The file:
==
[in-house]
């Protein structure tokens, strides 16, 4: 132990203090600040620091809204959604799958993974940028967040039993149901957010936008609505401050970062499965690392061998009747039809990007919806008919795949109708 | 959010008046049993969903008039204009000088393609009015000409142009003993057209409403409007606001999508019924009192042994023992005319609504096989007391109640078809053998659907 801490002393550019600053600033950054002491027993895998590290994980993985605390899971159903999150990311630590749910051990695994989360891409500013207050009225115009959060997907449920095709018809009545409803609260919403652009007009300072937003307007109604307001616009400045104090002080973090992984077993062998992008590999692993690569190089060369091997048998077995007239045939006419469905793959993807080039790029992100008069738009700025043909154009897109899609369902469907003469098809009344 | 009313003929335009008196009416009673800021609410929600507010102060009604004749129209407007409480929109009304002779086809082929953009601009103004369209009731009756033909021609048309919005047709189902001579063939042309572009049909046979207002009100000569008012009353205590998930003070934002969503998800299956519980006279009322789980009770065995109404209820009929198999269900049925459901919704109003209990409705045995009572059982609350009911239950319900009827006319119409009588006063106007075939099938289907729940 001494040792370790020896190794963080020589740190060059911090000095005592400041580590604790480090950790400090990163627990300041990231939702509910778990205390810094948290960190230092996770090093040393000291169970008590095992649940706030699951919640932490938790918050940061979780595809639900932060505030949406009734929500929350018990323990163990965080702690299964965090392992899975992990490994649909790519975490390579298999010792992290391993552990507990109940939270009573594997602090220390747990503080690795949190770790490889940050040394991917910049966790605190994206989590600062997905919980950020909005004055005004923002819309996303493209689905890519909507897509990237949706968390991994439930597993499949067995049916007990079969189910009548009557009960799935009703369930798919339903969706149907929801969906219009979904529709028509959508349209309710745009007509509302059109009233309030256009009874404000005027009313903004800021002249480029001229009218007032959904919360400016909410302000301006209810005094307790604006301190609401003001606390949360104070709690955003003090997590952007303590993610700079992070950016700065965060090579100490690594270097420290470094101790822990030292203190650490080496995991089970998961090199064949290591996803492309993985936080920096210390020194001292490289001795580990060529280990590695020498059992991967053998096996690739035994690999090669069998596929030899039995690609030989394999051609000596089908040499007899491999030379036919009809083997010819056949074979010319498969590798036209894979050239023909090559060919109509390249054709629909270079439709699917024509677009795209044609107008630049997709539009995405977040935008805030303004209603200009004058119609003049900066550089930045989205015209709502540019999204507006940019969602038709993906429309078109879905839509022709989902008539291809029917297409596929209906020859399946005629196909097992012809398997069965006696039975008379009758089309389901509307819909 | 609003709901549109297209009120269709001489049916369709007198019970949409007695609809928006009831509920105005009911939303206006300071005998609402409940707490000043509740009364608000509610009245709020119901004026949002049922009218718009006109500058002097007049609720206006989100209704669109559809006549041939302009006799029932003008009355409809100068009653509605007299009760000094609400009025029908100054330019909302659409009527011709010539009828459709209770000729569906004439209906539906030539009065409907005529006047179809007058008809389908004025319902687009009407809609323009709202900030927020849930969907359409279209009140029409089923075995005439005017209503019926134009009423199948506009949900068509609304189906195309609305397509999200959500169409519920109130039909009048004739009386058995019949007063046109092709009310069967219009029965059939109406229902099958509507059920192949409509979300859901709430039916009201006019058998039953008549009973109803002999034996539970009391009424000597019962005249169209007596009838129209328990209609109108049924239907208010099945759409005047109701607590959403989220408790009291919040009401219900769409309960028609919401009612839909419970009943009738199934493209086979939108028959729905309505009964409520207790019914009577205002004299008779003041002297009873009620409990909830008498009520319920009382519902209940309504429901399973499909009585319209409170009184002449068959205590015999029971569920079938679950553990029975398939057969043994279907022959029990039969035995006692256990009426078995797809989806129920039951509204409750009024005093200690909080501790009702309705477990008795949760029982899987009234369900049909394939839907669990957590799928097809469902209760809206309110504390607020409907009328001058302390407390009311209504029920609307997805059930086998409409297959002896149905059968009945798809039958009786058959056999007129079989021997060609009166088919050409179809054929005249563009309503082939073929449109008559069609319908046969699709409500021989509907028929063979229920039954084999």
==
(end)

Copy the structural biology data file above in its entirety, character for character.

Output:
[in-house]
């Protein structure tokens, strides 16, 4: 132990203090600040620091809204959604799958993974940028967040039993149901957010936008609505401050970062499965690392061998009747039809990007919806008919795949109708 | 959010008046049993969903008039204009000088393609009015000409142009003993057209409403409007606001999508019924009192042994023992005319609504096989007391109640078809053998659907 801490002393550019600053600033950054002491027993895998590290994980993985605390899971159903999150990311630590749910051990695994989360891409500013207050009225115009959060997907449920095709018809009545409803609260919403652009007009300072937003307007109604307001616009400045104090002080973090992984077993062998992008590999692993690569190089060369091997048998077995007239045939006419469905793959993807080039790029992100008069738009700025043909154009897109899609369902469907003469098809009344 | 009313003929335009008196009416009673800021609410929600507010102060009604004749129209407007409480929109009304002779086809082929953009601009103004369209009731009756033909021609048309919005047709189902001579063939042309572009049909046979207002009100000569008012009353205590998930003070934002969503998800299956519980006279009322789980009770065995109404209820009929198999269900049925459901919704109003209990409705045995009572059982609350009911239950319900009827006319119409009588006063106007075939099938289907729940 001494040792370790020896190794963080020589740190060059911090000095005592400041580590604790480090950790400090990163627990300041990231939702509910778990205390810094948290960190230092996770090093040393000291169970008590095992649940706030699951919640932490938790918050940061979780595809639900932060505030949406009734929500929350018990323990163990965080702690299964965090392992899975992990490994649909790519975490390579298999010792992290391993552990507990109940939270009573594997602090220390747990503080690795949190770790490889940050040394991917910049966790605190994206989590600062997905919980950020909005004055005004923002819309996303493209689905890519909507897509990237949706968390991994439930597993499949067995049916007990079969189910009548009557009960799935009703369930798919339903969706149907929801969906219009979904529709028509959508349209309710745009007509509302059109009233309030256009009874404000005027009313903004800021002249480029001229009218007032959904919360400016909410302000301006209810005094307790604006301190609401003001606390949360104070709690955003003090997590952007303590993610700079992070950016700065965060090579100490690594270097420290470094101790822990030292203190650490080496995991089970998961090199064949290591996803492309993985936080920096210390020194001292490289001795580990060529280990590695020498059992991967053998096996690739035994690999090669069998596929030899039995690609030989394999051609000596089908040499007899491999030379036919009809083997010819056949074979010319498969590798036209894979050239023909090559060919109509390249054709629909270079439709699917024509677009795209044609107008630049997709539009995405977040935008805030303004209603200009004058119609003049900066550089930045989205015209709502540019999204507006940019969602038709993906429309078109879905839509022709989902008539291809029917297409596929209906020859399946005629196909097992012809398997069965006696039975008379009758089309389901509307819909 | 609003709901549109297209009120269709001489049916369709007198019970949409007695609809928006009831509920105005009911939303206006300071005998609402409940707490000043509740009364608000509610009245709020119901004026949002049922009218718009006109500058002097007049609720206006989100209704669109559809006549041939302009006799029932003008009355409809100068009653509605007299009760000094609400009025029908100054330019909302659409009527011709010539009828459709209770000729569906004439209906539906030539009065409907005529006047179809007058008809389908004025319902687009009407809609323009709202900030927020849930969907359409279209009140029409089923075995005439005017209503019926134009009423199948506009949900068509609304189906195309609305397509999200959500169409519920109130039909009048004739009386058995019949007063046109092709009310069967219009029965059939109406229902099958509507059920192949409509979300859901709430039916009201006019058998039953008549009973109803002999034996539970009391009424000597019962005249169209007596009838129209328990209609109108049924239907208010099945759409005047109701607590959403989220408790009291919040009401219900769409309960028609919401009612839909419970009943009738199934493209086979939108028959729905309505009964409520207790019914009577205002004299008779003041002297009873009620409990909830008498009520319920009382519902209940309504429901399973499909009585319209409170009184002449068959205590015999029971569920079938679950553990029975398939057969043994279907022959029990039969035995006692256990009426078995797809989806129920039951509204409750009024005093200690909080501790009702309705477990008795949760029982899987009234369900049909394939839907669990957590799928097809469902209760809206309110504390607020409907009328001058302390407390009311209504029920609307997805059930086998409409297959002896149905059968009945798809039958009786058959056999007129079989021997060609009166088919050409179809054929005249563009309503082939073929449109008559069609319908046969699709409500021989509907028929063979229920039954084999």